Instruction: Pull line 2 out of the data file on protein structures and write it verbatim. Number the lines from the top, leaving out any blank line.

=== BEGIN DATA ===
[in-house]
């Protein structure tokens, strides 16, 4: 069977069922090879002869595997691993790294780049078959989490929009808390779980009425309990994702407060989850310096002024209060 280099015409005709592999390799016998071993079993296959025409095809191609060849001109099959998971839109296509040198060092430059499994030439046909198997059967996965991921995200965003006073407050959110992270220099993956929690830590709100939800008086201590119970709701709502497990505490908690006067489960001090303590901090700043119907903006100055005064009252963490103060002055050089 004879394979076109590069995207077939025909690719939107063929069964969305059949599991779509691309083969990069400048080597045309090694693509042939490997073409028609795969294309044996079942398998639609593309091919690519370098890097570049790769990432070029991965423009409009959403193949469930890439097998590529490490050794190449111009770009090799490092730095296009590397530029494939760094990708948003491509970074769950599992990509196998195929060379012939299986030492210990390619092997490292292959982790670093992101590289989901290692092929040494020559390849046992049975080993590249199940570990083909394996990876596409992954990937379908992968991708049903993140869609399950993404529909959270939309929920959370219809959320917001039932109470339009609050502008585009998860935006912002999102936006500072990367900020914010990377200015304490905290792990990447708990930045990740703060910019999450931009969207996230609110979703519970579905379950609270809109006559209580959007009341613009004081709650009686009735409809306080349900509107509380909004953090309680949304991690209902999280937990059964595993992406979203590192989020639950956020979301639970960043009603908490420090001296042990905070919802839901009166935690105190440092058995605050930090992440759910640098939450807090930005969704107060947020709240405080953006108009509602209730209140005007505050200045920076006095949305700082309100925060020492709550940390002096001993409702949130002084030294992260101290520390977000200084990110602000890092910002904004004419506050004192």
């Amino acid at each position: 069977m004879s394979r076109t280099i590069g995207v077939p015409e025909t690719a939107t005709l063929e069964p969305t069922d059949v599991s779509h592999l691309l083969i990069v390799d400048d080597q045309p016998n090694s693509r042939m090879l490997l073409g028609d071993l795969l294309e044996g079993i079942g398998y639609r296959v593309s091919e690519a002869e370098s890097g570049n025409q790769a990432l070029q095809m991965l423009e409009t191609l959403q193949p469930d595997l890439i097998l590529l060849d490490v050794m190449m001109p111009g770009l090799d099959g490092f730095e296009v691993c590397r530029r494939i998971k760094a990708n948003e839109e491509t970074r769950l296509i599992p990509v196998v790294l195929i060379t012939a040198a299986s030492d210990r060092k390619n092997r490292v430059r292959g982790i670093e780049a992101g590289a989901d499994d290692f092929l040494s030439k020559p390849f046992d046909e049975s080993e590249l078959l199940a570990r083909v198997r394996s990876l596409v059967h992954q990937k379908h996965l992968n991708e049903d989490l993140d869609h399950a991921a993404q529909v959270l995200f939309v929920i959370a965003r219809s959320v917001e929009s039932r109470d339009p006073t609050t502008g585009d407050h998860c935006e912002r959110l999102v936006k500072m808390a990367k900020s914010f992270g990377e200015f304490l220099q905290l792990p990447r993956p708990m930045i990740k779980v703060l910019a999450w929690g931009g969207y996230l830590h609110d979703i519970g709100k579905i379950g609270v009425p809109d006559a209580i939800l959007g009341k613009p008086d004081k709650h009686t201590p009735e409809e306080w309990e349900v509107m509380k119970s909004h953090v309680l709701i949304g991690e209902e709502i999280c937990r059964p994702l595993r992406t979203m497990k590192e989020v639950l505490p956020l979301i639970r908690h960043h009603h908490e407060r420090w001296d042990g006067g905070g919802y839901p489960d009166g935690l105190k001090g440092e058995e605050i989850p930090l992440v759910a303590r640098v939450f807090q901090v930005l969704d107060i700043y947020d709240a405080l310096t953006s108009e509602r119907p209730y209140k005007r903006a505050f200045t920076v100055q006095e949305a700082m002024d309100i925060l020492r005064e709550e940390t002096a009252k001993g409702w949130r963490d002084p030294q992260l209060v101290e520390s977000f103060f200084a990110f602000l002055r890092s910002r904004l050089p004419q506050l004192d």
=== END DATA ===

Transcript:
């Protein structure tokens, strides 16, 4: 069977069922090879002869595997691993790294780049078959989490929009808390779980009425309990994702407060989850310096002024209060 280099015409005709592999390799016998071993079993296959025409095809191609060849001109099959998971839109296509040198060092430059499994030439046909198997059967996965991921995200965003006073407050959110992270220099993956929690830590709100939800008086201590119970709701709502497990505490908690006067489960001090303590901090700043119907903006100055005064009252963490103060002055050089 004879394979076109590069995207077939025909690719939107063929069964969305059949599991779509691309083969990069400048080597045309090694693509042939490997073409028609795969294309044996079942398998639609593309091919690519370098890097570049790769990432070029991965423009409009959403193949469930890439097998590529490490050794190449111009770009090799490092730095296009590397530029494939760094990708948003491509970074769950599992990509196998195929060379012939299986030492210990390619092997490292292959982790670093992101590289989901290692092929040494020559390849046992049975080993590249199940570990083909394996990876596409992954990937379908992968991708049903993140869609399950993404529909959270939309929920959370219809959320917001039932109470339009609050502008585009998860935006912002999102936006500072990367900020914010990377200015304490905290792990990447708990930045990740703060910019999450931009969207996230609110979703519970579905379950609270809109006559209580959007009341613009004081709650009686009735409809306080349900509107509380909004953090309680949304991690209902999280937990059964595993992406979203590192989020639950956020979301639970960043009603908490420090001296042990905070919802839901009166935690105190440092058995605050930090992440759910640098939450807090930005969704107060947020709240405080953006108009509602209730209140005007505050200045920076006095949305700082309100925060020492709550940390002096001993409702949130002084030294992260101290520390977000200084990110602000890092910002904004004419506050004192």